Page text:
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Lettings legislation update – February 2022

Couldn’t join us live for our monthly News Hour webinar with Rightmove Legal & Compliance Director, David Cox?

Here’s a summary of the updates David covered.  For the full overview, including answers to the audience’s questions, watch the webinar recording On Demand via the link below.

Watch the webinar On Demand

This month’s headlines

Click to expand each headline below for the full detail.

The Levelling Up White Paper (relevant to sales and lettings)

The Government has outlined its intention that by 2030, renters will have a secure path to ownership with the number of first-time buyers increasing in all areas. The Government’s ambition is for the number of non-decent rented homes to have fallen by 50%, with the biggest improvements in the lowest performing areas.

The key parts affecting the property industry are on pages 221-228 of the White Paper. Here’s a link to the full document.

The policy programme is focused on 3 areas.

1.Making home ownership a reality

  • Ambition of delivering 300,000 new homes per year in England by the mid-2020s to “create a more sustainable and affordable housing market”.
  • £1.8bn investment in brownfield and infrastructure projects to deliver 160,000 homes across England.
  • £11.5bn Affordable Homes Programme will deliver up to 180,000 affordable homes with 75% of these delivered outside London, and lever in an additional £38bn in public and private investment in affordable housing.
  • First-time buyers (turning Generation Rent into Generation Buy):
    • The new Help to Buy scheme, launched last year, focuses entirely on first-time buyers.
    • First-time buyers will be given the first opportunity to buy homes as they hit the market through a ramping up of the First Homes scheme which will provide a 30% discount.
    • The Government will also explore further options to limit the competition first-time buyers face.
  • The Government and the industry will work together to make sure the critical material information buyers need to know – like tenure type, lease length and any service charges – is available digitally wherever possible from trusted and authenticated sources, and provided only once. If necessary, the UK Government will legislate.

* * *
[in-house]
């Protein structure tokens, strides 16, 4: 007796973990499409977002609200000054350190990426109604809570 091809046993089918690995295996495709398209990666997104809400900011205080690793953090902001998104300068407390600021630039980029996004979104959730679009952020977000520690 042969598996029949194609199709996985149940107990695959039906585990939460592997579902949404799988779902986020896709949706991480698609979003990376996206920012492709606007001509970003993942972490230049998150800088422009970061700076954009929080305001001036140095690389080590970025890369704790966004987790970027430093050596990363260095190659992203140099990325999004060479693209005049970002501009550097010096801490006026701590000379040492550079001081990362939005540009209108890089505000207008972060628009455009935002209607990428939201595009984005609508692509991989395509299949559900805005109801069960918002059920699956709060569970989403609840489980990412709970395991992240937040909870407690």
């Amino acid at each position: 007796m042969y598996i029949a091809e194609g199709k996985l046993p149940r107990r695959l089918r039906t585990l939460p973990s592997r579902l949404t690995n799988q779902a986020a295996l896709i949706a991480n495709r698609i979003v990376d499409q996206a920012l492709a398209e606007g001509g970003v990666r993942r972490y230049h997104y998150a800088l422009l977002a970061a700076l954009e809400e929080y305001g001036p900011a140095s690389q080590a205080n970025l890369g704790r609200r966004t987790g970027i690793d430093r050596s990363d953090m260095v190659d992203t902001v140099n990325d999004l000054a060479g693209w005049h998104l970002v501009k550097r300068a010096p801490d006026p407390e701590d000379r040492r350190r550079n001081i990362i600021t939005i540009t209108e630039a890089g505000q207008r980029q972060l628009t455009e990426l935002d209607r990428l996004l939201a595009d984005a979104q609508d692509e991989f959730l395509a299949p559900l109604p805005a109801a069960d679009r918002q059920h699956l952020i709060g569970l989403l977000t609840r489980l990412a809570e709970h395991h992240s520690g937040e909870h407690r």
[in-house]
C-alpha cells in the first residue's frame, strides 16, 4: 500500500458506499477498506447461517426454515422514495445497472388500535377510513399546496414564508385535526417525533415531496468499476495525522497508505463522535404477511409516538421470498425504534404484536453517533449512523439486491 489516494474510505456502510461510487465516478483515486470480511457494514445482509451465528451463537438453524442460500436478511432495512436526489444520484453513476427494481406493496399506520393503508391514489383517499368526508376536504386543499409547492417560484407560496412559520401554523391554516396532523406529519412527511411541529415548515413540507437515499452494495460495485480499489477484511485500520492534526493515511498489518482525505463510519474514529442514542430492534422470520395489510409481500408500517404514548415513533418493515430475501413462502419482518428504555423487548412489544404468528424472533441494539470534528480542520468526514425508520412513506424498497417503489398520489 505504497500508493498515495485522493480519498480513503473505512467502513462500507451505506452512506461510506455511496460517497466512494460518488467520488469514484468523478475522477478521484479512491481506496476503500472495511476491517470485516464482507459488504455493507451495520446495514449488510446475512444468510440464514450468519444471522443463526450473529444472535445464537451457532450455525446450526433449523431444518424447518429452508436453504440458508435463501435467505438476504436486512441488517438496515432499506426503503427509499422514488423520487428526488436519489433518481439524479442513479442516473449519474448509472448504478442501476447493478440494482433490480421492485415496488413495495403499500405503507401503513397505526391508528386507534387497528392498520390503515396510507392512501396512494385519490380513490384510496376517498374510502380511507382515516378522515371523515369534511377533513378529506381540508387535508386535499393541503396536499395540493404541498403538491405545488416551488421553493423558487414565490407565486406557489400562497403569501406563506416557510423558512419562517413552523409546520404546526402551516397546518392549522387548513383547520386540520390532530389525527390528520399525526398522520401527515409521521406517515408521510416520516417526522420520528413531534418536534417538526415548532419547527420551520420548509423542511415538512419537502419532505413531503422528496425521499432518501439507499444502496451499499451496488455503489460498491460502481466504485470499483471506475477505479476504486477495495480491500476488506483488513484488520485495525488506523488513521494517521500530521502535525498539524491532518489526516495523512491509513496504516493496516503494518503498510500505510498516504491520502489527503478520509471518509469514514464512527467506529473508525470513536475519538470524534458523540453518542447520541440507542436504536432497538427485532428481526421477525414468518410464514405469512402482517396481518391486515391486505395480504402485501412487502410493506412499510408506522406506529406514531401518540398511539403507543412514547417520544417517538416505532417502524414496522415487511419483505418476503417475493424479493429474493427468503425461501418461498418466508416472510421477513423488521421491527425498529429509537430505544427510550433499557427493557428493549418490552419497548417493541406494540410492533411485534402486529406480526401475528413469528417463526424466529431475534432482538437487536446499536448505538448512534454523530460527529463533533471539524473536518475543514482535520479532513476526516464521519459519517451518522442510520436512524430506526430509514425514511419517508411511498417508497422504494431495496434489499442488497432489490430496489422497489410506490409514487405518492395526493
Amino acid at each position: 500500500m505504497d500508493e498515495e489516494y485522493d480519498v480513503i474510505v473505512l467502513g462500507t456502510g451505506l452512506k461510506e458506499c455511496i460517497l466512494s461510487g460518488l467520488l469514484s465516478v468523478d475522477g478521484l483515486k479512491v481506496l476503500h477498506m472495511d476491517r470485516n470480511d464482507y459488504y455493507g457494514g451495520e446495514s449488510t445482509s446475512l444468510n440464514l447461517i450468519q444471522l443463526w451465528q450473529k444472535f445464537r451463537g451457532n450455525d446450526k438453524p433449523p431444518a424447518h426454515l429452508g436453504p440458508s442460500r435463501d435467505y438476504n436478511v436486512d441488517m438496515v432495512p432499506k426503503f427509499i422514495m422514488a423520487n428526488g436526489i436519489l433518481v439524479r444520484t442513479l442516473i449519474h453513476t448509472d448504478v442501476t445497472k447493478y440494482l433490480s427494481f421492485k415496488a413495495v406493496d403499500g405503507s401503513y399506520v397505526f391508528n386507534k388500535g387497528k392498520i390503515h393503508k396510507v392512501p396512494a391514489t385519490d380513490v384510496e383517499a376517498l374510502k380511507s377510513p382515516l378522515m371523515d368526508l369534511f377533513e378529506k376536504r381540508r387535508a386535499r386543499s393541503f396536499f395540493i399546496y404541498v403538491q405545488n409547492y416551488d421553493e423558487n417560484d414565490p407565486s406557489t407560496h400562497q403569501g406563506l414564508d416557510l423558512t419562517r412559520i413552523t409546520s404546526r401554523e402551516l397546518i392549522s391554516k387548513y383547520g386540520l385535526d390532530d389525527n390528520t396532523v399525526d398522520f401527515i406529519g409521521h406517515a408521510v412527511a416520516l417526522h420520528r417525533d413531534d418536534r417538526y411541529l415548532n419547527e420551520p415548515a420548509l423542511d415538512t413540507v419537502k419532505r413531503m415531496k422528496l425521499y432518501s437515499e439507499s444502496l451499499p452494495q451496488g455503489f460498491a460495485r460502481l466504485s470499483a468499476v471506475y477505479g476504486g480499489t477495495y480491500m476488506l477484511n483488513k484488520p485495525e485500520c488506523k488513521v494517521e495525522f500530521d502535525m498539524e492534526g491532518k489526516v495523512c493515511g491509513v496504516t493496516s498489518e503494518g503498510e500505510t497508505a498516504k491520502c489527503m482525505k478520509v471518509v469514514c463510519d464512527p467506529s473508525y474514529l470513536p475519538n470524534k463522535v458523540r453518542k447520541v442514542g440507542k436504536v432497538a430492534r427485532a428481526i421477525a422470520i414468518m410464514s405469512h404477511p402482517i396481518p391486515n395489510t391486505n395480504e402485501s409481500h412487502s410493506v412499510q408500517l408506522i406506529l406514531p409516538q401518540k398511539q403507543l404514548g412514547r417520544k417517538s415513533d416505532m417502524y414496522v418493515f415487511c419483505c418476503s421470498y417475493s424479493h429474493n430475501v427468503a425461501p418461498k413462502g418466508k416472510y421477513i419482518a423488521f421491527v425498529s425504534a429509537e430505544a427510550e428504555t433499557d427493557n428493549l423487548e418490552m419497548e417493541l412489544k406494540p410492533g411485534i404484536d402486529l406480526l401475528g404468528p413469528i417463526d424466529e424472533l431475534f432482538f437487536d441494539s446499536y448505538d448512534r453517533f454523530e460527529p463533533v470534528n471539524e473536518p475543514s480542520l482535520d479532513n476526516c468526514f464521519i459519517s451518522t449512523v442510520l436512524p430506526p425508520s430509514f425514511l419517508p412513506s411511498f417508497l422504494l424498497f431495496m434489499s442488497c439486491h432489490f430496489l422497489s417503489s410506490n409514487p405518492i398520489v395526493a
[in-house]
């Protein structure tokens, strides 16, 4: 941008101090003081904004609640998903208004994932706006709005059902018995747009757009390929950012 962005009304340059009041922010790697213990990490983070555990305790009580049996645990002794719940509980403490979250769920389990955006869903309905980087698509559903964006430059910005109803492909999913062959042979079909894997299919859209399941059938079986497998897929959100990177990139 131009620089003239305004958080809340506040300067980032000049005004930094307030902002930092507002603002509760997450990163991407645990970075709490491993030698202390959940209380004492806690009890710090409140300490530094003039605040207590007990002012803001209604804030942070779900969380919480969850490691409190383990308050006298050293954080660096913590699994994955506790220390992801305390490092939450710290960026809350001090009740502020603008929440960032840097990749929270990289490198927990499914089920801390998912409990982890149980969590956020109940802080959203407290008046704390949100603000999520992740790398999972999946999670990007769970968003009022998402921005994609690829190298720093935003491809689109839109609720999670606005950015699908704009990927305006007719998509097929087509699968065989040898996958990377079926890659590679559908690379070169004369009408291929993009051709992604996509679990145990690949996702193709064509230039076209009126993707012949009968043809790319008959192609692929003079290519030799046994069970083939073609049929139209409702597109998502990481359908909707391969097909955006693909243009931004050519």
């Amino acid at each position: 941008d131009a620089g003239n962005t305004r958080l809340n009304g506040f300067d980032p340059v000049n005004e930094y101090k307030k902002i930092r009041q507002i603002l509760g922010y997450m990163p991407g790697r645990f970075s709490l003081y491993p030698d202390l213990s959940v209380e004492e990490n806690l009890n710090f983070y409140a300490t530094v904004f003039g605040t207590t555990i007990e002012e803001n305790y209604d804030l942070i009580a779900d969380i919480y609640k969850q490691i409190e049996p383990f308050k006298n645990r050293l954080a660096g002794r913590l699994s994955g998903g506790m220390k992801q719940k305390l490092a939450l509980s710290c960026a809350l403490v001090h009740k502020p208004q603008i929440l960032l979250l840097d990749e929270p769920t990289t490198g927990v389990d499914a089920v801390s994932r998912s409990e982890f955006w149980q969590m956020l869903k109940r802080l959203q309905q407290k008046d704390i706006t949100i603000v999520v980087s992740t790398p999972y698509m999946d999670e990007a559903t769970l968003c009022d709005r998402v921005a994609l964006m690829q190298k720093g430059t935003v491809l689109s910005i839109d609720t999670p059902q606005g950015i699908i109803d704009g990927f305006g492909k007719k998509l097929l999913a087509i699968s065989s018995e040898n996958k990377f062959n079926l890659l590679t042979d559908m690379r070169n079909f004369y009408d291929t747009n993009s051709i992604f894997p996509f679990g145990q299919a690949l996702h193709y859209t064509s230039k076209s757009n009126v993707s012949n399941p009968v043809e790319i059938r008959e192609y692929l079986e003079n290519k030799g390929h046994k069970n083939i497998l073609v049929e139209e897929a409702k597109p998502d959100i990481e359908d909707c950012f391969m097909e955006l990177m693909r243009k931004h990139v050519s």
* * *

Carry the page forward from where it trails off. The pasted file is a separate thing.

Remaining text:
• Introduce new powers for councils to apply a premium of up to 100% on Council Tax to homes left empty for a year.
  • On leasehold:
    • The Government will ban new leasehold houses and new financial ground rents, placing power back in the hands of homeowners.
    • They will consult on measures that will empower leaseholders to take control of their property management and make it cheaper and easier for them to buy the freehold of their property.
    • They want to see wider take up of commonhold flats, bringing forward further leasehold and commonhold legislation this parliament.

2.Improving housing quality

  • More details of this section will be provided in a separate, focused, White Paper in Spring. It will include:
    • Ending Section 21 .
    • Giving all tenants a strong right to redress.
    • Introducing a National Landlord Register.
    • Taking tough action against rogue landlords.
  • The Government will review the Decent Homes Standard to make sure it is fit for the present day and applies across all rented tenures.
    • It will consult on the impact on the private rental sector and particularly those on the lowest incomes.
  • £2bn of investment to tackle homelessness and rough sleeping was announced over the next three years.

3.Reforming the planning system

  • Little new information was given. The paper mentions the desire to speed up, make use of PropTech and for Local Authorities to have local plans.

The Northwood Solihull vs. Fearn and Others legal case

This landmark case finally came to an end this month. David described the ruling, in the agent’s favour, as a “near miss” that could have had significant ramifications for the industry. Here’s a summary of the background, the court process and the decision taken.

The facts

  • AST signed 25 July 2014 and started on 6 August 2014.
  • Rent of £695pcm and deposit of £1,025.
  • Section 8 served 27 March 2017. Tenants in arrears of £3,533.46.

The issue

  • Were the TDP Prescribed Information and Section 8 Notice validly served under the Companies Act 2006?
  • Section 44 requires documents to either be signed by:
    • Two authorised signatories (Directors or Company Secretaries, if in a limited company), or
    • A director of the company in the presence of a witness who attests the signature.
  • The Prescribed Information was only signed by a single director.